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Sudan Tribune

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US welcomes progress on UN deployment in Darfur

Dec 28, 2006 (WASHINGTON) — The State Department on Thursday welcomed what it said was “positive movement” by the Sudanese government toward implementing a United Nations plan to end the violence in Sudan’s Darfur region by sending U.N. peacekeeping forces there.

Deputy spokesman Tom Casey noted that Sudanese President Omar al-Bashir had approved the plan in a letter to outgoing U.N. Secretary-General Kofi Annan and that deployment of the first phase of the three-phase plan is under way.

A joint statement issued by U.N. and African Union offices in Sudan said they had provided the Sudanese government Wednesday with a list of names of the 43 U.N. military staff officers and 24 police advisers making up the first U.N. group to be deployed to Darfur.

A U.N. Security Council resolution envisions the eventual deployment of a “hybrid” U.N. and African Union force totaling more than 20,000 U.N. peacekeepers and police.

The existing 7,000-member AU force has been unable to bring stability to the region. Almost four years of sectarian conflict have left more than 200,000 dead and some 2.5 million homeless.

Al-Bashir had been resisting deployment of a U.N. force but has been under increasing international pressure to accept it.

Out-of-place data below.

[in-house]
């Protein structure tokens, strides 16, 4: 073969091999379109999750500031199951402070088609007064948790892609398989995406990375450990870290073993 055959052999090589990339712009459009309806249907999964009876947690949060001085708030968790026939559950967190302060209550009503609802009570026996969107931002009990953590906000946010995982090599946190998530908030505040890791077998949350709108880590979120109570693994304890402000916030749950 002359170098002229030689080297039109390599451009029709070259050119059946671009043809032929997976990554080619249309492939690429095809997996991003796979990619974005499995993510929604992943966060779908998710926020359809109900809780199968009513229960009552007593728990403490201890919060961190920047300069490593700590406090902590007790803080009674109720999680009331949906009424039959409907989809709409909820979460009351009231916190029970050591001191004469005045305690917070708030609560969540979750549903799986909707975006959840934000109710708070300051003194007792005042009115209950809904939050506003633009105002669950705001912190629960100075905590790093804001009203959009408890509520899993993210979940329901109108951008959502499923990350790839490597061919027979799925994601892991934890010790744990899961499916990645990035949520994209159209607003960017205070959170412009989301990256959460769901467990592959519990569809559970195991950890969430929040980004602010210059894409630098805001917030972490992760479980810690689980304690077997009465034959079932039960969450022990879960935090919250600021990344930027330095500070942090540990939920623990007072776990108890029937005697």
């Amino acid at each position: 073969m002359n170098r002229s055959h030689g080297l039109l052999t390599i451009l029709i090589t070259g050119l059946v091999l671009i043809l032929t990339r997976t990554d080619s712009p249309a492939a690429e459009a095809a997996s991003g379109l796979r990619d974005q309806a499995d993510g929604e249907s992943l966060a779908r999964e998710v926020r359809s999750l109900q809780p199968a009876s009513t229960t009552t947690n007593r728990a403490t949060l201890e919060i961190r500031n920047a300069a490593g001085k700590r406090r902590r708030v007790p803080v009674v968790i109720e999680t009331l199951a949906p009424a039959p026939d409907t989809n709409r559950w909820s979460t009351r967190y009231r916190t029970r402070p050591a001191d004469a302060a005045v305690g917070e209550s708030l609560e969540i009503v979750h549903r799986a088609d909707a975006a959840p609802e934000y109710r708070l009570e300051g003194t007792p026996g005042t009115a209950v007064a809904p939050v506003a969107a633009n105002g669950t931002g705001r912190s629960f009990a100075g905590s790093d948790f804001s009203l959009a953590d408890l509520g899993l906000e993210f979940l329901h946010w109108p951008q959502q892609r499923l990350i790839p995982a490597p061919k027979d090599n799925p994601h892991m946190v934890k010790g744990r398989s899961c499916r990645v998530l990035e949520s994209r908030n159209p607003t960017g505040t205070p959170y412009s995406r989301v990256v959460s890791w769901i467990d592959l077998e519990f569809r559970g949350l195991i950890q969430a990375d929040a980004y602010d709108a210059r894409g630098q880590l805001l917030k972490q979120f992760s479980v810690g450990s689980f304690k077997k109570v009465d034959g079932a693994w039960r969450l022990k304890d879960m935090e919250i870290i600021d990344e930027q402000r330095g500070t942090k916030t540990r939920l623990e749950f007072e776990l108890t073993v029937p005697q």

Welcoming al-Bashir’s apparent change of heart, Casey said, “We’re working off the assumption that that the letter from the president and head of state is the accurate and full position of that government.”

The U.N. Security Council welcomed al-Bashir’s new stand Wednesday but fresh doubts about the commitment arose almost immediately.

Contradicting him, Sudan’s U.N. Ambassador Abdalmahmood Abdalhaleem said the hybrid force must be smaller and have no U.N. peacekeepers, only U.N. technical and logistical experts supporting African troops.

“The force is African, the leader is an African,” he said. “There is support and logistical support staff by the U.N., wearing their own helmets, but they are not going to engage in peacekeeping activities.”

Casey said he was aware of the ambassador’s comments but added that they do not carry the same weight as a presidential letter.

Eric Reeves, a Sudan expert at Smith College said it is doubtful that al-Bashir will ever permit the kind of U.N. force envisioned in the Security Council resolution.

“In the absence of a robust force, as Khartoum well knows, the current precipitous decline in security will continue indefinitely, ultimately forcing virtually all humanitarian efforts to end,” he said. “The genocidal status quo will be preserved, and people will die in rapidly increasing numbers.”